Long before any of us were walking around, people were sure about many things. The earth was flat. The surest way to cure a migraine was to drill a hole into your head. Evil spirits lived inside brussels sprouts. Women could become infertile if they did too much thinking. And black swans did not exist.
That last surety was disproven in 1697 when a group of Dutch explorers spied black swans floating along a river in Western Australia. Minds were blown. Certainties were questioned. Knowledge was gained.
Some are calling this moment in time our very own black swan experience. Many things that were so sure and so safe only weeks ago now seem as fragile as dust. Much of what we thought we knew is only a memory now, and we struggle to make sense of this new reality, knowing, even as our brains fight to reject the idea, that things will never be quite the same again.
The Songwriter and I are two of the fortunate ones; we already work from home. Our three dogs are simply delighted with all the walks they're getting every single day now. But as my head hits the pillow every night, my thoughts swiftly travel to those wonderful people who own the tiny Mexican restaurant we've been frequenting for decades, the charming couple who own the gem of an inn in the Highlands of Scotland, the tiny bookshop on the tiny street, the dog groomer, the favorite waitress, the bakery owner. There's no getting around it; so many lives are being affected in so many life-altering ways.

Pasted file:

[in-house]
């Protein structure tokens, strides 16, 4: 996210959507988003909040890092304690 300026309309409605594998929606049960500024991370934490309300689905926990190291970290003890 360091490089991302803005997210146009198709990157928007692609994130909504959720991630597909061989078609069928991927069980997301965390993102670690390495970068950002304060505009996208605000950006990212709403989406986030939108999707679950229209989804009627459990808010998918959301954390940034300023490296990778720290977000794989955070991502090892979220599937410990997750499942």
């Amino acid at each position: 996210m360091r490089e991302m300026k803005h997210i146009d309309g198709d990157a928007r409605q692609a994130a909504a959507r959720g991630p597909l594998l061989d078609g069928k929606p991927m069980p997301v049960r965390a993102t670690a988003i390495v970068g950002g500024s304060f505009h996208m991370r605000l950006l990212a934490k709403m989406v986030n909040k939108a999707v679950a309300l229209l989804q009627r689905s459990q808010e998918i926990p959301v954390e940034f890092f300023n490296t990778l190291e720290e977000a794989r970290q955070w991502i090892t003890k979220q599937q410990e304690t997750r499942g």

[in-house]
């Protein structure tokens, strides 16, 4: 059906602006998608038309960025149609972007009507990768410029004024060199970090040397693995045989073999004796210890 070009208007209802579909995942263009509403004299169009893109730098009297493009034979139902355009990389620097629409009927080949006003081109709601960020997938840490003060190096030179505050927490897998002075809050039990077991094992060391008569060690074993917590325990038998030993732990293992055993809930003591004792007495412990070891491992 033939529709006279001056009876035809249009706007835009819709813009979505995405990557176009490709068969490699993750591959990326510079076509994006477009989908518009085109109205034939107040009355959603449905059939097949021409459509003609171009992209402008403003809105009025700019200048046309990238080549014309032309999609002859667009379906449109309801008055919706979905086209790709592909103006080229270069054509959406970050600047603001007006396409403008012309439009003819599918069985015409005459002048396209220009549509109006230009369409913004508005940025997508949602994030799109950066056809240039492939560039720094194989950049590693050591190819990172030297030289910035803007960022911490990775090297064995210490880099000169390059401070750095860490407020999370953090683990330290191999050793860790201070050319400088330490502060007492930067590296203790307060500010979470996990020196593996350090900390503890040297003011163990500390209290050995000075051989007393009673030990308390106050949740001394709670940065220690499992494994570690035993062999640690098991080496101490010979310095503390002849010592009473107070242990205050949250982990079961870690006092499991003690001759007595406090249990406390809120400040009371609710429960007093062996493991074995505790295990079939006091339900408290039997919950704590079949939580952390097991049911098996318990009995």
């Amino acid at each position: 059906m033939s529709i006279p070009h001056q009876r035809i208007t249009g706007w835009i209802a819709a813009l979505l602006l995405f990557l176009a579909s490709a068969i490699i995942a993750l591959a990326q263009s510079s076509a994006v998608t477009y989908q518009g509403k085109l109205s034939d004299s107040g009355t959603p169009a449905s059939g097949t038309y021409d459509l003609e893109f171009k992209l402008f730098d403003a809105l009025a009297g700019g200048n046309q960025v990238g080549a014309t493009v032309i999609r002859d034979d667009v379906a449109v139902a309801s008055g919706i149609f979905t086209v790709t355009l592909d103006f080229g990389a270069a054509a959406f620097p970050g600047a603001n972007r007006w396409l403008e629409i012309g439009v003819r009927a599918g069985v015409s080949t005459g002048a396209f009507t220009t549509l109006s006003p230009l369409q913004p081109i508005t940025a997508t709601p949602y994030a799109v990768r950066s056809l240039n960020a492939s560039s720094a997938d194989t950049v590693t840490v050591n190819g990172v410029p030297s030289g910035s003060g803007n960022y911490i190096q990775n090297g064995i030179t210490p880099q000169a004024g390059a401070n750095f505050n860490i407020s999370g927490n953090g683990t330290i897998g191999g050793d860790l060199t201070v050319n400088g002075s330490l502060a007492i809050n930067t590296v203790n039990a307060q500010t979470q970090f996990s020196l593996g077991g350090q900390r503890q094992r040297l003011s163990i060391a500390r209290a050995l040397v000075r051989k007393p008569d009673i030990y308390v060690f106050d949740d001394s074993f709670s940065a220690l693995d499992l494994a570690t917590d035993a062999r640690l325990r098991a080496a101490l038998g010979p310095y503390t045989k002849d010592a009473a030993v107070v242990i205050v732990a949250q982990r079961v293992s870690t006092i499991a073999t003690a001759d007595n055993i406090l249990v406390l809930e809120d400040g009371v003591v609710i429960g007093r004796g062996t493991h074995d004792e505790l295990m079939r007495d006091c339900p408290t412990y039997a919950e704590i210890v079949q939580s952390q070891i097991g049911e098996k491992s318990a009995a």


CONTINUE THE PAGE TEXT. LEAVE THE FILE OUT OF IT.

Deep in my soul, I have known for awhile that we were heading for change - abrupt and irrevocable change. There was simply too much greed, too much contempt, too much focus on the things that have never mattered. Science was ignored, faith distorted, selfishness applauded, divisiveness engineered. We were due for a reckoning, I suppose. And what we're left with when this all ends - and it will end - will depend on the decency and humanity of every citizen of the world.
Tribalism is as ancient an idea as some of those insane ones up in that first paragraph. This crisis has revealed that insanity by showing us - in technicolor, in real time - that we live and breathe, suffer and die, together. The videos of Italians singing out from their windows, the doctors dancing together in Iran, the shopkeepers in Georgia opening their stores early so the elderly can shop safely. No one is separate; no one is immune. Our planet is tiny. Perhaps we know that now.
One of the sweet people I follow on Instagram posted this yesterday and I thought it bore repeating here.
"And the people stayed home. And read books, and listened, and rested, and exercised, and made art, and played games, and learned new ways of being, and were still. And listened more deeply. Some meditated, some prayed, some danced. Some met their shadows. And the people began to think differently. And the people healed. And, in the absence of people living in ignorant, dangerous, mindless, and heartless ways, the earth began to heal. And when the danger passed, and the people joined together again, they grieved their losses, and made new choices, and dreamed new images, and created new ways to live and heal the earth fully, as they had been healed."
Help your neighbors.
Stay safe, stay inside, and stay hopeful.